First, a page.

Kohlrabi, Carrot, Scallion Fritters

Kohlrabi, Carrot, Scallion Fritters

Recipe adapted from: https://www.acouplecooks.com/kohrabi-fritters-with-avocado/

It’s Kohlrabi season and I love this vegetable! While it is a new vegetable to many of us here in the states, it is a very popular vegetable in Eastern Europe and Australia. It is often cooked and prepared similar to potatoes – soups, mashed, simmered in cream, etc. Peeled, diced, seasoned and roasted like potatoes is probably my favorite preparation (until this creation)! I also greatly enjoy raw (peeled) kohlrabi – it makes a great salad addition, but honestly I also eat them like radishes, smeared with butter and topped with sea salt. 

A friend of mine recently texted me in a kitchen emergency situation. She was making veggie fritters and had run out of all purpose flour and wondered if rice flour would work in a vegetable fritter recipe she was making from a cookbook. And that’s where this idea started! We make summer squash and zucchini fritters in the summer all the time. Served alongside something from the grill – it’s an excellent way to use up a bumper crop. So I applied the same technique to some winter vegetables. Honestly – this recipe is super flexible. I used chickpea flour, because I had it and I love the flavor. It can be “thirsty” and an excellent, unique thickener. I also served this alongside a vegetarian spread and was looking to add as much protein as possible to my dinner plate. But you can use all purpose flour, wheat flour, rice flour — all will work great. Not a fan of kohlrabi? I encourage you to try it in this recipe, but if it’s a hard no, I bet butternut squash or sweet potatoes would be divine too!

This was a huge hit with my kids, too, though maybe they were just in it for the avocado yogurt sauce. Either way – they gobbled up their servings! 

Ingredients:

  • 2 small kohlrabi, peeled
  • 2 large carrots, peeled
  • 1 large scallion, sliced lengthwise and then sliced into thin ribbons
  • 1 garlic clove, grated into bowl
  • 2 eggs
  • 1/4 cup chickpea flour
  • 1/2 teaspoon garlic powder
  • 1/4 teaspoon sea salt, plus more for salting after frying
  • Freshly ground black pepper
  • Frying oil of choice. I used avocado oil – enough to spread a nice thin layer (more than coat the pan, but we’re not deep frying here) on the bottom of your frying pan (~ ½ cup, depending on size of your vessel)

For the avocado yogurt sauce 

  • 1 small avocado
  • 1/4 cup yogurt
  • 1/2-1 lime, juiced
  • 1 small garlic clove
  • Salt & pepper

For sauce – blend all ingredients – I wiped out my food processor after shredding and used that, but combining by hand would work out just fine too.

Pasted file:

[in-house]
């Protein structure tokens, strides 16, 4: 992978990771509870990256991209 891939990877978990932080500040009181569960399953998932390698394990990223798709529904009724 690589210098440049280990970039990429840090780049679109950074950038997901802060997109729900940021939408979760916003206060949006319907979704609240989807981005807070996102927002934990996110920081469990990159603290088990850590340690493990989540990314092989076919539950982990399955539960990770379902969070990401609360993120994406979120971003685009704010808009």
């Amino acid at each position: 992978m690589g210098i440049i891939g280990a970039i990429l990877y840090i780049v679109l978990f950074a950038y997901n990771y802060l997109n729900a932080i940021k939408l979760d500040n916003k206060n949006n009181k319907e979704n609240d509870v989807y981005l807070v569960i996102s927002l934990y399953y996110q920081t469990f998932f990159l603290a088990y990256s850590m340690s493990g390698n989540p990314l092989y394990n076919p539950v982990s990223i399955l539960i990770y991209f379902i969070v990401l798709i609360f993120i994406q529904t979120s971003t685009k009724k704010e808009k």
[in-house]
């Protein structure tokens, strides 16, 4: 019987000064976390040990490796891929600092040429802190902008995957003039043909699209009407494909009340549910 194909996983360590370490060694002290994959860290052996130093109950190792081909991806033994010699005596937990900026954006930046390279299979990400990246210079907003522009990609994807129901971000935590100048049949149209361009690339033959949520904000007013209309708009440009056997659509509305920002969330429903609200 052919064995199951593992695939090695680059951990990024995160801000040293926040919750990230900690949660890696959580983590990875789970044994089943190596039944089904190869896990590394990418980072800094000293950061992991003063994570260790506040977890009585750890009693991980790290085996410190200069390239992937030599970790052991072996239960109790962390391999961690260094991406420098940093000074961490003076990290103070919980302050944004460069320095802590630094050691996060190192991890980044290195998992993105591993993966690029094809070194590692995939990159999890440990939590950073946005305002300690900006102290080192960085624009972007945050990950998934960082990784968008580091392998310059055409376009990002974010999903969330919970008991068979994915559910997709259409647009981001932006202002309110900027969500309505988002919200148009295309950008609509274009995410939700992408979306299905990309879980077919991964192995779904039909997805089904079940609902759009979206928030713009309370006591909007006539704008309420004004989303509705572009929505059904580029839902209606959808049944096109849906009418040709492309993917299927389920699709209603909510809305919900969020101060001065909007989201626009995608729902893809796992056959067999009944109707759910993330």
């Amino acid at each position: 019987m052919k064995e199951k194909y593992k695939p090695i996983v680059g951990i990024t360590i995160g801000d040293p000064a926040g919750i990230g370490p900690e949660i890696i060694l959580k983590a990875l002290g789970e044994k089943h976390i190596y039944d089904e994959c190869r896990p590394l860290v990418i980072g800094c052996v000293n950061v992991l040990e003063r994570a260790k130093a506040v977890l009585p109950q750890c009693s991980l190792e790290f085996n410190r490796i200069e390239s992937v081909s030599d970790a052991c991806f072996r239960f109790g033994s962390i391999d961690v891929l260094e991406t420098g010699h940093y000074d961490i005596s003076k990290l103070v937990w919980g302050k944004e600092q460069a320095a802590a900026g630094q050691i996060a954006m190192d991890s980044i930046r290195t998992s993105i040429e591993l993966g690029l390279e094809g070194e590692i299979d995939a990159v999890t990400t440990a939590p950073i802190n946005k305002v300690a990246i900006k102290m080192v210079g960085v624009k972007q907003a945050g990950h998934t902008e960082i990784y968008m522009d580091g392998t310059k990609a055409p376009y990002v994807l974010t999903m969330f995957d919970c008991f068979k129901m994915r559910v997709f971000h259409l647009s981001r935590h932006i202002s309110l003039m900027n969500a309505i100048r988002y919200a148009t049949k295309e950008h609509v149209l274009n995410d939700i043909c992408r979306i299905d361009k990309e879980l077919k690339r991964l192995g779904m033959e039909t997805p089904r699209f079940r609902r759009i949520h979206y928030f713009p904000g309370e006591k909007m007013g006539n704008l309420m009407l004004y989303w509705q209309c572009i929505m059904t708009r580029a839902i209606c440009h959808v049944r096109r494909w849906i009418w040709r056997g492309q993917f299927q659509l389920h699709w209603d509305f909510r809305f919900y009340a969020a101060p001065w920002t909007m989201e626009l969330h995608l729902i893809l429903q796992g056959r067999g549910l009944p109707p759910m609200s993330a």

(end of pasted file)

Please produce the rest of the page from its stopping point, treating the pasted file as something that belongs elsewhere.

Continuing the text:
Directions for fritters:

  1. Shred kohlrabi and carrots in a food processor or using the large holes in a box grater. 
  2. Place shredded vegetables in a clean tea towel. Wring out all the excess moisture. If you’re using purple carrots (as pictured here), you may want to consider what tea towel you’re using as the carrots stain!
  3. In a medium bowl, combine all the ingredients. Mix well. I found my hands to be the best tool for the job, to ensure there weren’t any pockets of flour or eggs that hadn’t penetrated the vegetables. You may also find that more liquid escapes the vegetables during this step. I just strained it out of the bowl over the sink. 
  4. Set your oven to warm or lowest heat. Set aside a baking pan, preferably with a rack on top. Preheat a large cast iron skillet over medium heat. Once it is hot, add the oil. You can test when the oil is ready by placing a small piece of batter into the pan to test it’s readiness to fry!
  5. When the oil is hot, use your hands to scoop about ⅓ cup of vegetables out and make a patty shape. 
  6. Gently place into pan and fry on each side about 2-3 minutes until nicely browned and crispy. Remove the done patties to the rack on the baking sheet, sprinkle lightly with salt, and set in the oven until everything is done. Your goal is to keep everything hot and crispy! Continue frying until all the batter has been used. 
  7. Top with avocado yogurt sauce and dig in right away – the hotter and crispier, the better! 

Creamy Whiskey Pork Chops with Rutabaga Mash

This has been a standard for Farmer B and I for years. Originally based off this recipe , I have adapted and simplified it over the years, to suite our needs and likes. My kids enjoy this dish as much as we do (don’t worry, the alcohol from the whiskey cooks off entirely!), I mean, who doesn’t like pork chops and mushrooms in a creamy sauce over mashed potatoes. Truly a stick to your ribs, comfort food night!

In this recipe, I pair it with some seasonal rutabaga available from a neighboring local farm. Rutabaga’s are in the brassica family (brassica napus which is a cross between a cabbage and turnip), so do have some bitterness to them, but they’re also a root vegetable and can have some of that sweetness if you know how to prepare them right! I do a 50/50 split with rutabaga and Yukon gold potatoes to achieve a similar but slightly different taste and feel to your normal mashed potato side.

I hope you enjoy this dish as much as we do!

For the Pork Chops

  • 4 bone-in pork chops
  • Salt and pepper
  • Fresh thyme leaves 
  • 1-2 TB EVOO 
  • 2 TB butter 
  • 1 large onion, sliced
  • 2 cups mushrooms, sliced 
  • 2 cloves of garlic, chopped 
  • ½ cup whiskey
  • ¾ cup sour cream
  • Chicken stock/water to thin sauce if desired or needed

Rosemary Rutabaga Mash

  • 1 lb rutabaga, peeled and diced
  • 1 lb russet potatoes, peeled and diced
  • 6 TB butter, plus more for serving
  • 2 sprigs of rosemary
  • 2 cloves of garlic, peeled (keep whole)
  • Salt and pepper
  • Splash of cream or milk for mashing

Directions:

1. Season pork chops with salt, pepper and fresh thyme leaves on both sides. Let sit while you prep your ingredients.

2. In a large pot, boil rutabaga and potatoes until fork tender, about 25 minutes.